Therapeutic ultrasound is a modality commonly used by physical therapists. Ultrasound therapy works by driving sound waves into the tissue to help alleviate pain, inflammation and muscles spasms while increasing range of motion. Therapeutic ultrasound can be used to produce both thermal and non-thermal changes in the tissue. While this type of ultrasound is safe for treating many conditions, there are contraindications for this therapy.
Use of ultrasound therapy is contraindicated in certain areas of the body, such as over the eyes. Due to the poor blood supply in this area, heat caused by sound waves from the ultrasound can build up. This might lead to retinal damage and increased risk for cataracts. Ultrasound therapy applied over the testicles is contraindicated, due to the potential for producing short-term heat-related sterility. Use of ultrasound over the chest of patients with cardiac pacemakers is contraindicated -- sound waves could interfere with the performance of the pacemaker. This type of therapy is also contraindicated over growing bones, as thermal injury can damage growth plates. Due to the tendency of metal to have higher heat conductivity than tissue, ultrasound therapy should never be used directly over metal implants because of the risk for burns.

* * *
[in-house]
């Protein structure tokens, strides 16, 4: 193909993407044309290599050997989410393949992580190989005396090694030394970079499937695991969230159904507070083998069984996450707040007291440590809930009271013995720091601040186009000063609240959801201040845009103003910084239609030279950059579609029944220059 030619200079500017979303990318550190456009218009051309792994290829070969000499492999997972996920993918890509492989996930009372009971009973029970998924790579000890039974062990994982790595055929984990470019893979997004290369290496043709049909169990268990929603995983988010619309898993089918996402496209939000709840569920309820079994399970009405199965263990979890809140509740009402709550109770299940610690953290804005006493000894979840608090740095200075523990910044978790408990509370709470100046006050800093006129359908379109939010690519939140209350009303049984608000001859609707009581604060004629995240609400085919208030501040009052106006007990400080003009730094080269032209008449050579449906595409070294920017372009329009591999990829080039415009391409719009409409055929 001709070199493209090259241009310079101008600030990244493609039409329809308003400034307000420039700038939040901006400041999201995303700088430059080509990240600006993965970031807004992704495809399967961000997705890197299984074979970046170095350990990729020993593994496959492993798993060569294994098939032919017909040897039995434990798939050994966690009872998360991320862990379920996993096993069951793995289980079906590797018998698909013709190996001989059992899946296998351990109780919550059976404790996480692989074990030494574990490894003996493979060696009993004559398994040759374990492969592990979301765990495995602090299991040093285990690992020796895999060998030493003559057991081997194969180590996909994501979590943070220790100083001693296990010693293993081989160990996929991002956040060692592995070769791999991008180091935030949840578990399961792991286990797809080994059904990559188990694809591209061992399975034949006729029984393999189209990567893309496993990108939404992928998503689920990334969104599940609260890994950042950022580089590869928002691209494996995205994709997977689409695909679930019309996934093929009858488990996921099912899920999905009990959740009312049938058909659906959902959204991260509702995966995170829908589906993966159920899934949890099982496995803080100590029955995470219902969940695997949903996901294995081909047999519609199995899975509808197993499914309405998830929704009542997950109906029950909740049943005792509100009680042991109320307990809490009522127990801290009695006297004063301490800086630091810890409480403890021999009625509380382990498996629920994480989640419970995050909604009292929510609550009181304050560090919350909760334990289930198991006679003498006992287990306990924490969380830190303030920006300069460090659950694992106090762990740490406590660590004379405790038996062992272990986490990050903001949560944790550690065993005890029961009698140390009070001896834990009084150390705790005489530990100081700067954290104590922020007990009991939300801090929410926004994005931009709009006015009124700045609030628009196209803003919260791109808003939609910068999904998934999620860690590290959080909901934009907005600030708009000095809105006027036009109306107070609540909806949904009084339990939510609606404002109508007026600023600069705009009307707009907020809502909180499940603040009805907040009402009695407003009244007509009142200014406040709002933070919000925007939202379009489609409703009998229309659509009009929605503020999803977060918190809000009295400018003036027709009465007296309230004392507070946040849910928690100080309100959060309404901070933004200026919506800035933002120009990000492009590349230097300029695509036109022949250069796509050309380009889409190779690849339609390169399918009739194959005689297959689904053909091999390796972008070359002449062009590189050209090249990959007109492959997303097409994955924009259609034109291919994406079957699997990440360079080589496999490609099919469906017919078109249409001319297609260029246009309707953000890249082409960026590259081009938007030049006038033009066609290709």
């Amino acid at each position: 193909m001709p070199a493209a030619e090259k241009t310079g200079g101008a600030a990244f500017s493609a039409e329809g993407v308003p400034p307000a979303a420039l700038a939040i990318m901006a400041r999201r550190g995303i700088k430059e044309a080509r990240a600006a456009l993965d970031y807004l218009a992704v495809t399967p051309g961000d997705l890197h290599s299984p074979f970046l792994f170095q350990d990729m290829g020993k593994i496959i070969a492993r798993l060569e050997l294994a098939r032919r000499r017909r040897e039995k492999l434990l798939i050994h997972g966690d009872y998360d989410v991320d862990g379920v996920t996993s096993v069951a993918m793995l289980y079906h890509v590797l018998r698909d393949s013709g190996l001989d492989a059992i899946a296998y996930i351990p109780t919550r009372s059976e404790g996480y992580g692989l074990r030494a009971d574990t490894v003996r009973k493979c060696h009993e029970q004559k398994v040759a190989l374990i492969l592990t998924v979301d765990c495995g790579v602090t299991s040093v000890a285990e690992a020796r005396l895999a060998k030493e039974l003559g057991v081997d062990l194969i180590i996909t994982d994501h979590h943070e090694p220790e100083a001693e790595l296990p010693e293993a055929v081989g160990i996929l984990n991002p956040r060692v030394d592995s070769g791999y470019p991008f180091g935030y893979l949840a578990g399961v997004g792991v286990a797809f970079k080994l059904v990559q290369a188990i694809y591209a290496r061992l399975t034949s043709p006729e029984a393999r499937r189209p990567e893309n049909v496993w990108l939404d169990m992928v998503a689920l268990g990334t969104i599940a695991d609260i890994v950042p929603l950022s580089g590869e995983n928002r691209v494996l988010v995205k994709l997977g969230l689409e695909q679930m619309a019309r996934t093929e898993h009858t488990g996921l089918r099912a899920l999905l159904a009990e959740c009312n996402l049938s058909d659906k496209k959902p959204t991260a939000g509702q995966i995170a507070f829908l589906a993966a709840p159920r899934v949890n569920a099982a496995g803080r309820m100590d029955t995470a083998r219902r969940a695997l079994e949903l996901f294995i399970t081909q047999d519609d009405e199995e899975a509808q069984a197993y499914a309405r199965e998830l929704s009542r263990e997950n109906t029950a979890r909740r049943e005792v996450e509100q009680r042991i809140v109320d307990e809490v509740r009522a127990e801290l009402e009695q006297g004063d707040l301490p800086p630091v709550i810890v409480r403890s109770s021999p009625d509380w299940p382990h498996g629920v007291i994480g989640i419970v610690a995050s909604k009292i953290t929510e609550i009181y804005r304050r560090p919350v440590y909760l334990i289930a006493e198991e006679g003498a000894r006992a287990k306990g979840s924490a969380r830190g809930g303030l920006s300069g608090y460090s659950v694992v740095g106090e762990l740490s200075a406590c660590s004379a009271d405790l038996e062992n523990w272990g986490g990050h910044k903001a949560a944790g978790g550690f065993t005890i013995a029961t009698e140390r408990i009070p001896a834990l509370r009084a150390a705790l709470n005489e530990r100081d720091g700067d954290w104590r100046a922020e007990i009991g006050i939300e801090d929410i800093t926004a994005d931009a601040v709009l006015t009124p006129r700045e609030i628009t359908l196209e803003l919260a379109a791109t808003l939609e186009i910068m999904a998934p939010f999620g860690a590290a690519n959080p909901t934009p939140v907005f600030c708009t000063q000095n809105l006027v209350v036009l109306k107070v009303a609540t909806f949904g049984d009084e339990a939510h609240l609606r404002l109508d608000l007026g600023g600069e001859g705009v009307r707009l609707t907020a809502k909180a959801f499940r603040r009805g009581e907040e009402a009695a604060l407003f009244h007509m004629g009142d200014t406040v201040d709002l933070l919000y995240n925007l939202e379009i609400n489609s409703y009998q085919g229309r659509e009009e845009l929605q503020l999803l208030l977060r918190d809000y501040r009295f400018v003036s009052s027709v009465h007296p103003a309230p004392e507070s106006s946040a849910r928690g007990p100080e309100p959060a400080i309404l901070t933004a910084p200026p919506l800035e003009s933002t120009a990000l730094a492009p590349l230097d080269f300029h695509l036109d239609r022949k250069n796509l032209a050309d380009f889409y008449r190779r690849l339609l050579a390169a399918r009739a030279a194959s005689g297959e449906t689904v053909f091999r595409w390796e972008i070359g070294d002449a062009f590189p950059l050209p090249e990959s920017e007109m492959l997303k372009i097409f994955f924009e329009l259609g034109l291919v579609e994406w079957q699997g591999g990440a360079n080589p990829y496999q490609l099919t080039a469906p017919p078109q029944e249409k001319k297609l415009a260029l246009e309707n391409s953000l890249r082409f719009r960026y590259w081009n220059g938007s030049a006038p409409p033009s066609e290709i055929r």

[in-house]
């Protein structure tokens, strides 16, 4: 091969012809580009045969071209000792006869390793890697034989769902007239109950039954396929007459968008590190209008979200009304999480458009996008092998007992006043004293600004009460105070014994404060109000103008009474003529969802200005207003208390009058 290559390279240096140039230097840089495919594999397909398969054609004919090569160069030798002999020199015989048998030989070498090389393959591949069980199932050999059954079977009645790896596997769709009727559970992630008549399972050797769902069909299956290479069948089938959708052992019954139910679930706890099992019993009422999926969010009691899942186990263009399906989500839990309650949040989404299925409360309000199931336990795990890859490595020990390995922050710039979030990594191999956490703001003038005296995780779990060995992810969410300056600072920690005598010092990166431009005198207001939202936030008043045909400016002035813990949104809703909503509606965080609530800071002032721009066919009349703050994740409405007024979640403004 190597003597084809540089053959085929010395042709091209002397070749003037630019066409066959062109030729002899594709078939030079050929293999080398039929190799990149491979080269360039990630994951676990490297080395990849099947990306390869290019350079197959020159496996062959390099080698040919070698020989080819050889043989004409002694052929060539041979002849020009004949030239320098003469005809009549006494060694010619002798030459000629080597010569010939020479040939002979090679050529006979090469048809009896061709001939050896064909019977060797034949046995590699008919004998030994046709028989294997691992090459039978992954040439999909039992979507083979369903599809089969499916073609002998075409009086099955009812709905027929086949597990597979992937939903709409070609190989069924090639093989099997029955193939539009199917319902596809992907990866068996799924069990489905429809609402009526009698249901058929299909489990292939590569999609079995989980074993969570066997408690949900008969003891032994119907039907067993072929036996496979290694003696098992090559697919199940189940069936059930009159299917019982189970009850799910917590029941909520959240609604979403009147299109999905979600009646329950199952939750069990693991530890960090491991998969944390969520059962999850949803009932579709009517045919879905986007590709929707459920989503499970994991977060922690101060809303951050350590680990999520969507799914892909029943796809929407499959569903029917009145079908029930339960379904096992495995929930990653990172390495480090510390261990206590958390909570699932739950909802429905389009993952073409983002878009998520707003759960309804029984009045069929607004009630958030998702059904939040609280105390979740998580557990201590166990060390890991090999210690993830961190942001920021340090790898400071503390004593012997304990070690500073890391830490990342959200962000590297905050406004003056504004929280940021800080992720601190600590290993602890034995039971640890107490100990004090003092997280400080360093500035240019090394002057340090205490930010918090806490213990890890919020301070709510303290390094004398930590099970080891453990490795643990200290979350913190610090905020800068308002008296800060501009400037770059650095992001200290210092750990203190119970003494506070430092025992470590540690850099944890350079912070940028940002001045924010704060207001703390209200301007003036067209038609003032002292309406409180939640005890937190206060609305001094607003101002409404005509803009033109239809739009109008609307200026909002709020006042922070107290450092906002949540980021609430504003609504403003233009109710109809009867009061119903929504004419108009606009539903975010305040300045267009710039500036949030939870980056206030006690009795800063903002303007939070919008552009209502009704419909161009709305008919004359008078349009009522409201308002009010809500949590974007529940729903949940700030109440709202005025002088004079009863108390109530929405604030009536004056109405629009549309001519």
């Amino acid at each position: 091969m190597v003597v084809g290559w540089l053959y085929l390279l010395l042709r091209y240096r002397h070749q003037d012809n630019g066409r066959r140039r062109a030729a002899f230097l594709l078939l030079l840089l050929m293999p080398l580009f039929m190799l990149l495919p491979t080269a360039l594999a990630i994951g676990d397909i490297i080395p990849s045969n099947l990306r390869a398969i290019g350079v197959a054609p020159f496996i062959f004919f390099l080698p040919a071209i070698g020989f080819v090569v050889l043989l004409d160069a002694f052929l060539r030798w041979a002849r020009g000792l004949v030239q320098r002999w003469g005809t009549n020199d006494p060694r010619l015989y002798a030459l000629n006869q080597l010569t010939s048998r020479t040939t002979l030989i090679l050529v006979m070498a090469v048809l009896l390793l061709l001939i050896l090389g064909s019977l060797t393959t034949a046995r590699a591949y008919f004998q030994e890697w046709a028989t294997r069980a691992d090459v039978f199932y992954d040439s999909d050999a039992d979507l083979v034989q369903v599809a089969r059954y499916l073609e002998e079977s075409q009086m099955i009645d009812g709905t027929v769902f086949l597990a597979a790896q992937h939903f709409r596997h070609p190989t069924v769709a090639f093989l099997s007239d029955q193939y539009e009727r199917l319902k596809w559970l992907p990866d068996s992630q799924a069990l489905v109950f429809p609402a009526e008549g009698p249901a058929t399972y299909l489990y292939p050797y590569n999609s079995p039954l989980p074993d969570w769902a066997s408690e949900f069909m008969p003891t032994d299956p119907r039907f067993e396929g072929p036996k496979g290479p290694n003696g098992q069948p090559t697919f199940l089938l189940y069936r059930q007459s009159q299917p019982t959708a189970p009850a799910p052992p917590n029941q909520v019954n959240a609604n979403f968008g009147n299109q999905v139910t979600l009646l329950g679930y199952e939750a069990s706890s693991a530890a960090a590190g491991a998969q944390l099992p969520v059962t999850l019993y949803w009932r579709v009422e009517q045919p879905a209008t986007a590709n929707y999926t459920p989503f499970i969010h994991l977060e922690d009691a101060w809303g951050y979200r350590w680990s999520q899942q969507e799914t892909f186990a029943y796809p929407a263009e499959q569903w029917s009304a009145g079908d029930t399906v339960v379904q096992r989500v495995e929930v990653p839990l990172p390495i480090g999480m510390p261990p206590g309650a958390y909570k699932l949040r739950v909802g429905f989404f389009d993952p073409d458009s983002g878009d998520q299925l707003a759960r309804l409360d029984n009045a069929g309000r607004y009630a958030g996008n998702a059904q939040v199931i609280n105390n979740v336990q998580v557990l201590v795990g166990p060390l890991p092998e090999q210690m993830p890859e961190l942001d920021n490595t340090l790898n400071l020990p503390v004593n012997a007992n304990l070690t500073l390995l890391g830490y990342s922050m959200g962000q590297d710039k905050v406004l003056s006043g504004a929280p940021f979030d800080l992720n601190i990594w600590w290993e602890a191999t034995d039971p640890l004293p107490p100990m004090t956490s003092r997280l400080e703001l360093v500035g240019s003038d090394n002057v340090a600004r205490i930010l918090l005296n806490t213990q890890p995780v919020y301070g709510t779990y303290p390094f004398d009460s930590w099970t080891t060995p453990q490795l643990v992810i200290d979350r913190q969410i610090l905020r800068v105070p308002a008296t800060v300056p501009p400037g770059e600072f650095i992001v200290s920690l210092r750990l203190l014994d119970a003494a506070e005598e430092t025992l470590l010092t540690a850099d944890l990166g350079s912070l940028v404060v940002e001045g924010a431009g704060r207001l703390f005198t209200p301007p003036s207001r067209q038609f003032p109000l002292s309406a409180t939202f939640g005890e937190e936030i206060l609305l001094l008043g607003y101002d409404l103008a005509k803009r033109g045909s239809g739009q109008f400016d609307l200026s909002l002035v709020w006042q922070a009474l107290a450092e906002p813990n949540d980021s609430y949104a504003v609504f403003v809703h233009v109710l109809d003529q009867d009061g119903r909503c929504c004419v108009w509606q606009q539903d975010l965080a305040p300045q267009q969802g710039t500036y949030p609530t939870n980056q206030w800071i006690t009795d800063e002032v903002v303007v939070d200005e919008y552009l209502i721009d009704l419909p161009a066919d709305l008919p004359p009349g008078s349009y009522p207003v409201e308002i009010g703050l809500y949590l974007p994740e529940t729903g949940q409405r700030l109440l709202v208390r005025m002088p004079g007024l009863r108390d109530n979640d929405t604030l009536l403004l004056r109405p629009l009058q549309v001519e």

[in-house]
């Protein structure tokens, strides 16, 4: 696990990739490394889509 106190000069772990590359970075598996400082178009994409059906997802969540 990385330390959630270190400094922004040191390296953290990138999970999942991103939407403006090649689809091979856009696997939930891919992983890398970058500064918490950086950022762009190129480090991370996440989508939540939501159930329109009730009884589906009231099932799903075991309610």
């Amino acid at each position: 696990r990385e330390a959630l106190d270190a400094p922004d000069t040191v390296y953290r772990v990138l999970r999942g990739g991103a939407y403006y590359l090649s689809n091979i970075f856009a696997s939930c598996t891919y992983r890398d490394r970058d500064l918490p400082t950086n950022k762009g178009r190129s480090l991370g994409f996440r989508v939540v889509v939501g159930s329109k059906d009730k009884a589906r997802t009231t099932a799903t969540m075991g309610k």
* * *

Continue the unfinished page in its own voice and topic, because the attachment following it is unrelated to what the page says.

Ultrasound therapy should not be used with certain medical conditions. Application of ultrasound thereapy to cancerous tissue should be avoided. Research suggests this could promote metastasis, or spreading of the cancer cells to other parts of the body. Localized tissue or bone infections are contraindicated for treatment with therapeutic ultrasound. Heat from the ultrasound therapy increases the likelihood of spreading the infection. Patients with thromboembolic disease, or blood clots, should avoid ultrasound therapy -- heat might increase the risk of a clot dislodging. Therapeutic ultrasound should not be performed over the spine after a laminectomy. Doing so carries risks of injury to the spinal cord.
Therapeutic ultrasound should not be applied to the abdomen of pregnant women. Unlike diagnostic ultrasound, in which harmless sound waves are used to provide an image of the developing fetus, ultrasound therapy often involves deep penetrating heat and vibration. Ultrasound therapy could overheat the fetus which can possibly lead to a birth defect, especially if administered during the first trimester.